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The window of opportunity

It's open again. The window of opportunity is open to insurersthat wish to prepare their business models, products, processes andsystems to embrace the pay-as-you-go culture. In a recent MajescoThought Leadership report on insurance consumers, we found thatconsumers are far more interested in receiving a fair price thanthey are in gaining the lowest price.

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Related: Rebel with a cause: Lemonade CEO calls for radicalchange

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We also found that across all generational groups, autoinsurance based on miles driven showed that 30-50 percent of thesurveyed respondents were willing to look at pay-per-mile autoinsurance and a similar percentage were interested in on-demandinsurance for a specific event, item or time of day across allgenerational groups and led by millennials. Each of these jumped to60-80 percent when the "swing group (those that could shift) wereadded.  (See "The Rise of the New InsuranceCustomer" for more information.)

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The statistics are stunning, considering that those respondentsare all current insurance customers — willing to stay orswitch based upon their feelings of fairness, service, value, andneed. Insurers that aren't already preparing, need to prepare now …and quickly.

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There is no question that the convergence of consumer opinionand the innovative business models and capabilities of InsurTechwill either steer consumers toward an insurer or away from it basedon the insurer's ability to accept non-traditional, tech-enabledproducts. Just look at the high interest and investment byreinsurers and venture capital firms in companies like Lemonade, Slide, Root and TROV … andthe buzz and excitement their brands are generating in themarketplace.

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Preparing isn't terribly difficult, but it requires a look atlong-held insurance assumptions … business model, products,processes, and systems that may be outmoded and built for aprevious era and generation. How does a quoting engine handle asporadic driver? How does a policy administration solution handlecoverage that may turn on and off with a switch, or coverage thatmay only have a duration of two hours? Is an insurer's datawarehouse prepared to handle the data deluge of millions oftelematic devices? For some insurers, these questions may seem liketall hurdles to jump over, but the answers are well worth the timeand investment.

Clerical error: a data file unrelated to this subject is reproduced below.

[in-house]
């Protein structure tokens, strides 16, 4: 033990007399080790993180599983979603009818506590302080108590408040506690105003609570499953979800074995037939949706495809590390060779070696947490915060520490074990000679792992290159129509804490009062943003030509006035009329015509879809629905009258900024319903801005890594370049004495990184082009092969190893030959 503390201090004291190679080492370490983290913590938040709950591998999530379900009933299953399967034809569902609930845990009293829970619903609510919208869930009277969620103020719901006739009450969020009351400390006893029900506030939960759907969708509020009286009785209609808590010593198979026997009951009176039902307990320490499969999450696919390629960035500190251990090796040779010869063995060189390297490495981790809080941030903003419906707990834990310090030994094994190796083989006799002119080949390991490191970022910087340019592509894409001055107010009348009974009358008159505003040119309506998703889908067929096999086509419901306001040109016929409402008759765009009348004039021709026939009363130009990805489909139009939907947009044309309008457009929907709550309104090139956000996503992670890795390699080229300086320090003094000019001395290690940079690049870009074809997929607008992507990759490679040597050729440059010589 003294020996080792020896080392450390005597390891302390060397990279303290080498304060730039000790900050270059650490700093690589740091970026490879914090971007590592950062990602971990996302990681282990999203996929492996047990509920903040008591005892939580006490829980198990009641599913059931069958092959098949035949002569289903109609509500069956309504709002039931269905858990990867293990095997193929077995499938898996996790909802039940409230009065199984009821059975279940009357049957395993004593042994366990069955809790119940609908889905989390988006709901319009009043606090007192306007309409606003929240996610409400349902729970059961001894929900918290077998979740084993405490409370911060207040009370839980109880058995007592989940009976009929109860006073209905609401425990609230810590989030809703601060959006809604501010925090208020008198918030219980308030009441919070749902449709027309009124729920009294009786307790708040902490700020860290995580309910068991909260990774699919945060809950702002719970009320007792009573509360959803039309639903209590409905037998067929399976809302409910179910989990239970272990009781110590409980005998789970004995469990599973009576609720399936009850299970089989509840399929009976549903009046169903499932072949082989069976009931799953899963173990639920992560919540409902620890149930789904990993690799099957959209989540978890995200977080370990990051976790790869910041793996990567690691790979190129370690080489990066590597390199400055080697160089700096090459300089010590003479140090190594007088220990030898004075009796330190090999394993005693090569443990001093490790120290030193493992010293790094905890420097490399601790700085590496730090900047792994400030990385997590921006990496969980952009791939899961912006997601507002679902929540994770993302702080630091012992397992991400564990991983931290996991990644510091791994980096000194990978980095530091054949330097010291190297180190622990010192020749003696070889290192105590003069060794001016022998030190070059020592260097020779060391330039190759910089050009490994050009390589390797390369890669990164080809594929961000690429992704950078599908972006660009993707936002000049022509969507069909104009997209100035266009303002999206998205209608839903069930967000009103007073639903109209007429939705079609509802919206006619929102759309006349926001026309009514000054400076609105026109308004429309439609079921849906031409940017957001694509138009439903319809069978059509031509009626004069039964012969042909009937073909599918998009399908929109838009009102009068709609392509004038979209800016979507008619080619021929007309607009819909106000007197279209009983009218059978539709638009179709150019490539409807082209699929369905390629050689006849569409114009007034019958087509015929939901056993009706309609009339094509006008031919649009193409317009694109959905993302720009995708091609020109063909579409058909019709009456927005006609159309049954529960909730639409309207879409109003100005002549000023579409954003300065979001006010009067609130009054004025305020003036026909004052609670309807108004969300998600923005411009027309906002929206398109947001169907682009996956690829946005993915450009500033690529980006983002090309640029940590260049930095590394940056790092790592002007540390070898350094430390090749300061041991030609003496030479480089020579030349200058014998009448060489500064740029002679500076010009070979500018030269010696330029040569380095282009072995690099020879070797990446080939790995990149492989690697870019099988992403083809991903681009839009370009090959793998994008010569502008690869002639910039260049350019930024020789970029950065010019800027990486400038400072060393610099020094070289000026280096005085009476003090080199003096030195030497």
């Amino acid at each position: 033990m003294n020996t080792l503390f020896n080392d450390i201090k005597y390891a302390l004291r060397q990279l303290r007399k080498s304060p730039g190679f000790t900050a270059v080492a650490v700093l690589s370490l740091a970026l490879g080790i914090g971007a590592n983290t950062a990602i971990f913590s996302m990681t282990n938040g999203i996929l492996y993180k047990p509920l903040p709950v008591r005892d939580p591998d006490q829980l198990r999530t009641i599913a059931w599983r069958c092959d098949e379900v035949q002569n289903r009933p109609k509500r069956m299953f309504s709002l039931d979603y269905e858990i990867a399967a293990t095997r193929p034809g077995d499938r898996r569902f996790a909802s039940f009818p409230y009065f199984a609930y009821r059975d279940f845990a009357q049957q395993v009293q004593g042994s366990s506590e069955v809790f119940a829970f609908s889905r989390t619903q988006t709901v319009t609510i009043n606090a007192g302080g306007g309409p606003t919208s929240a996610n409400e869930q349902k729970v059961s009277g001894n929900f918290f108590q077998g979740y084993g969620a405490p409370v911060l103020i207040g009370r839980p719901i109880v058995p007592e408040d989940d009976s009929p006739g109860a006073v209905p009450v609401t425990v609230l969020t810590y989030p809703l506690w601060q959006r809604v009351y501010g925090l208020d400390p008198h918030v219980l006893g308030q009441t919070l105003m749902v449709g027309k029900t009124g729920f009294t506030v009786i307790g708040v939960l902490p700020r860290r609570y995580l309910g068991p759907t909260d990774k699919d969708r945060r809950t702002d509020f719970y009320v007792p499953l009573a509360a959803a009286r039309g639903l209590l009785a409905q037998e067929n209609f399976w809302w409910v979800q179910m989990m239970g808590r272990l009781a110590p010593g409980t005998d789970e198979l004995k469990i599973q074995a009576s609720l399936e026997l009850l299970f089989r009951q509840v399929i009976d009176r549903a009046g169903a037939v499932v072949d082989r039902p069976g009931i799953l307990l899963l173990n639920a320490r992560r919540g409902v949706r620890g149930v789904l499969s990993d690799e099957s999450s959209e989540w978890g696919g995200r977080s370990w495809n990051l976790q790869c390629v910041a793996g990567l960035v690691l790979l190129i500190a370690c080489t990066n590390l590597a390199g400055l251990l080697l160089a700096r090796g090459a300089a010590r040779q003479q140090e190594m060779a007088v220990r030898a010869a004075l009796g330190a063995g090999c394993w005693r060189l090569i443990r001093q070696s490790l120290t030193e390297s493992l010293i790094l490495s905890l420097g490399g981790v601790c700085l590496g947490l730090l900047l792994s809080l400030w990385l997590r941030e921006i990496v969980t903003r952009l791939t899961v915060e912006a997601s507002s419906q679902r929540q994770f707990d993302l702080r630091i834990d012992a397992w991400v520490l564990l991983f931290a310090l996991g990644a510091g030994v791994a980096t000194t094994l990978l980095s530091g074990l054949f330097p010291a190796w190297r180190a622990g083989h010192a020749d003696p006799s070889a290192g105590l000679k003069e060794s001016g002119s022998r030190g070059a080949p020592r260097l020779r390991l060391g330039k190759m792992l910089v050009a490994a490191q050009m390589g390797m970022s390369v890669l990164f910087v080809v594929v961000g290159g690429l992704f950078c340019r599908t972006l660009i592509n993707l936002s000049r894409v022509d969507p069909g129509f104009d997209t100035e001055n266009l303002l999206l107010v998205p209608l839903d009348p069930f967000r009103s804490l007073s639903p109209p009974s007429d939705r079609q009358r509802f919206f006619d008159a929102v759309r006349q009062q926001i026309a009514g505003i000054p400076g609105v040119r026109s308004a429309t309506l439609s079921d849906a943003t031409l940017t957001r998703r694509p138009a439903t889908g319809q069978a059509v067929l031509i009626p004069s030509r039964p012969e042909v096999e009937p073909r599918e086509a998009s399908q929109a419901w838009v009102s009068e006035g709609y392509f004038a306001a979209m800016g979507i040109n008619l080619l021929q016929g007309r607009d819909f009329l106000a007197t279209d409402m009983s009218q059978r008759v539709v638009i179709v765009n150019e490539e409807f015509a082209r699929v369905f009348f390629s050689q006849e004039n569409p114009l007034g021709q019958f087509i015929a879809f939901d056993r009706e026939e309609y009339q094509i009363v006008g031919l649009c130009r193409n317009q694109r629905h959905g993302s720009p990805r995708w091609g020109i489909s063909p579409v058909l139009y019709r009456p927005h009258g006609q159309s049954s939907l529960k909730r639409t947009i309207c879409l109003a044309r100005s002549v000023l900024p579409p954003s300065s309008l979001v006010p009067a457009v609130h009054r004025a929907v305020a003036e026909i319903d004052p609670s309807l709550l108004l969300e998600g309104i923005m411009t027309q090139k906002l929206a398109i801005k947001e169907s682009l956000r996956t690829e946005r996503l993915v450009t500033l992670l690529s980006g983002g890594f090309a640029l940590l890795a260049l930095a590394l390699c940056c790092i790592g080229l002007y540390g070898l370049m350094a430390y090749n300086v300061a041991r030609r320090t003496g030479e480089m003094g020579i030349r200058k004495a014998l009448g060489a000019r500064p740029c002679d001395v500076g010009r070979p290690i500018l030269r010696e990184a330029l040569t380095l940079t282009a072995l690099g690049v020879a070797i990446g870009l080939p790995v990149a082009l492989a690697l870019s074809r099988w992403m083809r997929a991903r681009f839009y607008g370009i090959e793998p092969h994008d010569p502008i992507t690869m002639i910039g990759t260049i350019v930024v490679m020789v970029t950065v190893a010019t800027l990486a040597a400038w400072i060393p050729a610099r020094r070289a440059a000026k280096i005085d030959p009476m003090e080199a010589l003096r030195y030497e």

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InsureTech is proving its potential by fueling innovation anddisruption to the insurance industry, through new technologystartups … and insurance and MGA startups. S&P even noted in arecent report that InsurTech has a complementary place in thetraditional insurance world, despite remaining uncertainty in theindustry about how it will function on a wide scale. 

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If you prepare for new insurance models, such as pay-on-demand,pay-as-you-use, or pay-as-you-need, you will be moving yourorganization toward the place where consumer needs, expectationsand demands are heading — particularly with the newgeneration of millennials and Gen Zs that are embracing digitallysuperb, on-demand, sharing economy options in all parts of theirlives.

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It's the dawn of the insurance renaissance. Digitally-connected,innovative and analytically-informed insurers will thrive there.Those who are determined to focus on the customer will grow there.Preparing your business and the underlying systems keeps thewindows of opportunity open and the breeze of market potentialflowing into a healthy organization.

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Related: Here's what the future of auto insurance will looklike

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Denise Garth is senior vice president of strategicmarketing responsible for Morristown, NewJersey-based Majesco, aninsurance industry software and service company. She can be reachedon Twitter @denisegarth or on LinkedInOpinions expressed inthis article are her own. Thisarticle first appeared on the Majesco website and isreprinted here with permission.